Mini indoor drones have become an incredibly popular gift in the last few years since they’re both cool and inexpensive. For a while they’re great fun to fly around, until the inevitable collision with a wall, piece of furniture, or family member. Often not the most structurally sound of products, a slightly damaged quad can easily be confined to a cupboard for the rest of its life. But [Peter Sripol] has an idea for re-using the electronics from a mangled quad by building his own RC controlled paper aeroplane.
[Peter] uses the two rear motors from a mini quadcopter to provide the thrust for the aeroplane. The key is to remove the motors from the frame and mount them at 90 degrees to their original orientation so that they’re now facing forwards. This allows the drone’s gyro to remain facing upwards in its usual orientation, and keep the plane pointing forwards.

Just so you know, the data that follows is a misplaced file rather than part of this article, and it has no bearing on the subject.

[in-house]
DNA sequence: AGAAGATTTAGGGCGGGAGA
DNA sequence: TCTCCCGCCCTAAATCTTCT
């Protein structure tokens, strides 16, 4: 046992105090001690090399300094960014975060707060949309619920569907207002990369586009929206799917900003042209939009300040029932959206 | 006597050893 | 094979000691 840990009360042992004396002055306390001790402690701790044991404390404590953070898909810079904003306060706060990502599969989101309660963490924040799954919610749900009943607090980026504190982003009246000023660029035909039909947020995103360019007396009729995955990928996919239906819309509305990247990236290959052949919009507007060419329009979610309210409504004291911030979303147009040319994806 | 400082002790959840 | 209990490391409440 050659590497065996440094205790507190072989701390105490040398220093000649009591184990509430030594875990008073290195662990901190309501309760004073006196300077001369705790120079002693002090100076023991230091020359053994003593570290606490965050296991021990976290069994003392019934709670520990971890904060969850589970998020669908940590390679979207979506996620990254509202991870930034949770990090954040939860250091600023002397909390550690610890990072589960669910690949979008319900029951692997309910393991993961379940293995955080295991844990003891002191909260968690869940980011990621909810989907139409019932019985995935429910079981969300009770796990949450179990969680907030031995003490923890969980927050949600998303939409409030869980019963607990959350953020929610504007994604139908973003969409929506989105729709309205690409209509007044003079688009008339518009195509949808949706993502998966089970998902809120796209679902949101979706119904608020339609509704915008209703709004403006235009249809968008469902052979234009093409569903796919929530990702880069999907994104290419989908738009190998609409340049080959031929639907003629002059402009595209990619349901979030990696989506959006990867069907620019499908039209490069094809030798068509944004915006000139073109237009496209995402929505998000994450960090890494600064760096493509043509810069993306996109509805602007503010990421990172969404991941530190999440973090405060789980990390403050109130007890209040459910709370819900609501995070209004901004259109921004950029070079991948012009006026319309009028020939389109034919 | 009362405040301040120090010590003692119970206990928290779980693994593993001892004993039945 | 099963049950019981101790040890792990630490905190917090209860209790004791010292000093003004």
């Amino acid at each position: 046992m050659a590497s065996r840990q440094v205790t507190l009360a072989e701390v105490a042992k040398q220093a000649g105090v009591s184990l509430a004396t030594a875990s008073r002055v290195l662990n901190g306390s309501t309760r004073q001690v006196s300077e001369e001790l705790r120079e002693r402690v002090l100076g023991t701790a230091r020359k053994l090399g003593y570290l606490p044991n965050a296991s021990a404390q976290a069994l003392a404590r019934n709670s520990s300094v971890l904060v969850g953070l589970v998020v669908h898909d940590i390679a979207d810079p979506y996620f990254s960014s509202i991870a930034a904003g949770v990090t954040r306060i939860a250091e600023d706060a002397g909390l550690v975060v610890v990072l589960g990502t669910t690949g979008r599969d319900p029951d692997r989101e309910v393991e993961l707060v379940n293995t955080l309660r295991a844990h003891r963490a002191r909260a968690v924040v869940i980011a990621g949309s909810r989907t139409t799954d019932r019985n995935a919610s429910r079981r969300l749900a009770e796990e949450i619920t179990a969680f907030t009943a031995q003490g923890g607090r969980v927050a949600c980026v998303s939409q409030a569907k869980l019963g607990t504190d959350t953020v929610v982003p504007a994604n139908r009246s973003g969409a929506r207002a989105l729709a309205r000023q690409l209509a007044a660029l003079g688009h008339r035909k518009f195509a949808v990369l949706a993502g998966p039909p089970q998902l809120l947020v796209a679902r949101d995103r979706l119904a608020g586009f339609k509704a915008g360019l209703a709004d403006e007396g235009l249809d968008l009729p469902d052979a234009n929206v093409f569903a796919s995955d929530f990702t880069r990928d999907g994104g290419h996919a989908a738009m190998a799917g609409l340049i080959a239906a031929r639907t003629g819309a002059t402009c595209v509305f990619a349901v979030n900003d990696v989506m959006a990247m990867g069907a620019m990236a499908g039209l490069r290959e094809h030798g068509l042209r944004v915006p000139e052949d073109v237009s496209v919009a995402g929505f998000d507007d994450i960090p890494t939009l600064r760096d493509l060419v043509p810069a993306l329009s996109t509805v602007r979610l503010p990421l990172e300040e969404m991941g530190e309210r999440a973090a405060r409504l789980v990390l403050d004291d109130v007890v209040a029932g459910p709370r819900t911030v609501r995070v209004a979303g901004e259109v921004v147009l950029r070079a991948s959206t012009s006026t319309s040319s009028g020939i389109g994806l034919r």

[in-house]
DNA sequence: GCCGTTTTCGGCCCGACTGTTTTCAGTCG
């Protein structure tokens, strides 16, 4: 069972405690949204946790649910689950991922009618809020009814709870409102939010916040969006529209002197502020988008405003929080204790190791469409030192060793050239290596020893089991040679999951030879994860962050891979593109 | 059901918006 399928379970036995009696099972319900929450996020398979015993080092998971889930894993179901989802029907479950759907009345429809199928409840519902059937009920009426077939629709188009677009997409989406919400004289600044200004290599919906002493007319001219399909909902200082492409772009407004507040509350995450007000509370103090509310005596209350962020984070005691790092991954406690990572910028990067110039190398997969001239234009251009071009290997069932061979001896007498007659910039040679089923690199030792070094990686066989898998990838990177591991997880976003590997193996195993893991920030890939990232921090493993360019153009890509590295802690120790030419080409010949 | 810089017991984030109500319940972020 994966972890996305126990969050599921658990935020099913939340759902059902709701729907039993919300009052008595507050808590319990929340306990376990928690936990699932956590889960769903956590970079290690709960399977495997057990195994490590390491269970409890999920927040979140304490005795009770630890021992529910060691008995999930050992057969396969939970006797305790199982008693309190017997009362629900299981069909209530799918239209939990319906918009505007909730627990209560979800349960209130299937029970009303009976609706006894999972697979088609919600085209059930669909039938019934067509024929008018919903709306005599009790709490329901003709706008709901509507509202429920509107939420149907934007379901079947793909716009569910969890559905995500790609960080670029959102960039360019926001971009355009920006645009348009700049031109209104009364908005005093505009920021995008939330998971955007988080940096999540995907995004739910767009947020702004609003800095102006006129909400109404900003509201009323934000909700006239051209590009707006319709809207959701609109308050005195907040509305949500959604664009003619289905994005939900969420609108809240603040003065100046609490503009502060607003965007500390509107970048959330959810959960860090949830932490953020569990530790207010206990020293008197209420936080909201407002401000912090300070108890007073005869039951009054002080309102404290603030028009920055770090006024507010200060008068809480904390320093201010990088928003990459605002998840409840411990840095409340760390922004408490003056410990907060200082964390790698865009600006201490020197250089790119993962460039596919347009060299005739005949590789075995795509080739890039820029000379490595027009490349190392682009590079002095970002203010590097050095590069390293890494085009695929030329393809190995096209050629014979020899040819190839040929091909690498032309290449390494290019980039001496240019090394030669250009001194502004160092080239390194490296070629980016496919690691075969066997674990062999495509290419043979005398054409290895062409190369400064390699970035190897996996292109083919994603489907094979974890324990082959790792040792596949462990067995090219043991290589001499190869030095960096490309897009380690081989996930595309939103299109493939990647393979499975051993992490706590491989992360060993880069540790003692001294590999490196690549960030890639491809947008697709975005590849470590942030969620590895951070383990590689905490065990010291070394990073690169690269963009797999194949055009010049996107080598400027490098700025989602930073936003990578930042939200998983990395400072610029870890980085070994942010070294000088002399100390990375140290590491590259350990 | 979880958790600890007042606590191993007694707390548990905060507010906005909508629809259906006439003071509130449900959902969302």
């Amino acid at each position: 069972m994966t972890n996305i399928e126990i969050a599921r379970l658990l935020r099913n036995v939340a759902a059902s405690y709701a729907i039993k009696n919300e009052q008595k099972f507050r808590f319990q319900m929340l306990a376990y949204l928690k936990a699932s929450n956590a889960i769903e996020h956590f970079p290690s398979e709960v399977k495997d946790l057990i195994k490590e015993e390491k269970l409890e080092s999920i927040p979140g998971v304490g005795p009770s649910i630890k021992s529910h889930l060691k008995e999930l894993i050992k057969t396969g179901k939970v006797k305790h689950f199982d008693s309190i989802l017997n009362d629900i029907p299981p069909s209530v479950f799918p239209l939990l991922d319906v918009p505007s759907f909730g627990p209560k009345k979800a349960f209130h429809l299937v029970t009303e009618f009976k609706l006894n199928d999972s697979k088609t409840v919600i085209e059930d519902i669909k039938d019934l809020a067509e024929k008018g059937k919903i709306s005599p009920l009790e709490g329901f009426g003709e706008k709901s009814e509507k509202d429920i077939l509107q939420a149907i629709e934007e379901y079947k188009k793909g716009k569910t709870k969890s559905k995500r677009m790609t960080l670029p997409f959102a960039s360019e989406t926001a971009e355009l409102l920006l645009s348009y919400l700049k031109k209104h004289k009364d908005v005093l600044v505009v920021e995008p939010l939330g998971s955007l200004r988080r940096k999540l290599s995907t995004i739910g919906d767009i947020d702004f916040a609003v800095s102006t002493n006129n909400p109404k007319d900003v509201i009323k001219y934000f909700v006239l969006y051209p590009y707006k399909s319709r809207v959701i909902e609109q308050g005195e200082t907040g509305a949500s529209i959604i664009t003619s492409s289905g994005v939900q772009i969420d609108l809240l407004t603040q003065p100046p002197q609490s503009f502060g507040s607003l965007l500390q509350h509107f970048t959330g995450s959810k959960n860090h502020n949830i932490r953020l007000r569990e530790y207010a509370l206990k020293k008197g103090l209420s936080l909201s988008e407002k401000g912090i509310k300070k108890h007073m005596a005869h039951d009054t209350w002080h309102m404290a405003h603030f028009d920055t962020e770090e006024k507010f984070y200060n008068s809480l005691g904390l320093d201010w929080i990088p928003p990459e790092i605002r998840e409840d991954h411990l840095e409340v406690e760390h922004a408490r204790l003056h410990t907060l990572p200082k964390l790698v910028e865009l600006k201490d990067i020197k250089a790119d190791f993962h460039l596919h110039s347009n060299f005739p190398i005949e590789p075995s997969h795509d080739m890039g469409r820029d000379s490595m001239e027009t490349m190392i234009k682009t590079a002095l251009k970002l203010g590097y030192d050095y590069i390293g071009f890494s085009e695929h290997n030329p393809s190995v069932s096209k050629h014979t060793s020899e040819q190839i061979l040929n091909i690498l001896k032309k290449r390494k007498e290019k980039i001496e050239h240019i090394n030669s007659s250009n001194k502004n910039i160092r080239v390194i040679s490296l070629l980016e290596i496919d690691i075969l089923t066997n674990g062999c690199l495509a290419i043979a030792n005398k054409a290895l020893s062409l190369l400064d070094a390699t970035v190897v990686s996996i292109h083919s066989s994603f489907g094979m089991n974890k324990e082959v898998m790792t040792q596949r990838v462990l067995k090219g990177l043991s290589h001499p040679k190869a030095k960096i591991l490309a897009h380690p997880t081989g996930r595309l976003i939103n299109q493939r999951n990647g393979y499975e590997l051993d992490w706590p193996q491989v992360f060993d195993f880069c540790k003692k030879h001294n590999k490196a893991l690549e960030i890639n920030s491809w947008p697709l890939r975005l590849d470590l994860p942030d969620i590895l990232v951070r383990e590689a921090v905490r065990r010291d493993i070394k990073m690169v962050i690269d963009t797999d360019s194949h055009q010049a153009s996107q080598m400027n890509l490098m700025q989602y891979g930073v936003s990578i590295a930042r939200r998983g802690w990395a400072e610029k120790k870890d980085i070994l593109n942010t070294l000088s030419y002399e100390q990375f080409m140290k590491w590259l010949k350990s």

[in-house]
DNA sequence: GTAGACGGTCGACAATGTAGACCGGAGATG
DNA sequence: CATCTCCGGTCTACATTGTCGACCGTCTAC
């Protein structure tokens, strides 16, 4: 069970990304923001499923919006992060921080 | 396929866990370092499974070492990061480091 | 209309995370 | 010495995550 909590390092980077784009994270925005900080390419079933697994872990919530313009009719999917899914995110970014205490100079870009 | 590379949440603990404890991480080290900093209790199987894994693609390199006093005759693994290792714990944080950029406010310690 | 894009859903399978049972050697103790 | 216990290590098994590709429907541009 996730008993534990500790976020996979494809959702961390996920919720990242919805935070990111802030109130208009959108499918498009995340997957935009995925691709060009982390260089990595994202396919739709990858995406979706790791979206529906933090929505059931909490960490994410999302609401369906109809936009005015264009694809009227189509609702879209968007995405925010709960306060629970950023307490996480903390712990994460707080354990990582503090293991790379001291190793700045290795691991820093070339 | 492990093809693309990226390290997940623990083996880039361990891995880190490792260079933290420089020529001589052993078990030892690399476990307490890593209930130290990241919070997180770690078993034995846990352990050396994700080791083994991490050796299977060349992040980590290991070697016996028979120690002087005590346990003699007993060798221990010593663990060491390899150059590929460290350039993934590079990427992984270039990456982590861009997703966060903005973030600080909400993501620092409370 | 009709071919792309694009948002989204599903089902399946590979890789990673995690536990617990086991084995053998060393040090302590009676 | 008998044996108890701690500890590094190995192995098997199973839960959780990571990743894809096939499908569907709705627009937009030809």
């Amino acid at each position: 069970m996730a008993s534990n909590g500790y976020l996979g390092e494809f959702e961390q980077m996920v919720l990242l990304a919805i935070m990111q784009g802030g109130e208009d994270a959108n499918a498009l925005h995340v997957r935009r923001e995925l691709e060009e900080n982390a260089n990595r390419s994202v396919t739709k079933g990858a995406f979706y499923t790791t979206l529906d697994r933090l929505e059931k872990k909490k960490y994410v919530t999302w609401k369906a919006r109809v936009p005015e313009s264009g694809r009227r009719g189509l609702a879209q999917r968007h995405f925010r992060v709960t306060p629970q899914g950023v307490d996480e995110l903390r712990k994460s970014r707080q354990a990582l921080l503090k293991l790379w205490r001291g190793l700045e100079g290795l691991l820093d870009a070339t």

The reason this works is down to how drones yaw: because half of the motors spin the opposite direction to the other half, yaw is induced by increasing the speed of all motors spinning in one direction, mismatching the aerodynamic torques and rotating the drone. In the case of the mini quadcopter, each of the two rear motors spin in different directions. Therefore, when the paper plane begins to yaw off-centre, the flight controller increases power to the appropriate motor.
Mounting the flight controller and motors to the paper plane can either be achieved using a 3D-printed mount [Peter] created, or small piece of foam. Shown here is the foam design that mounts the propellers at wing level but the 3D printed version has then under the fuselage and flies a bit better.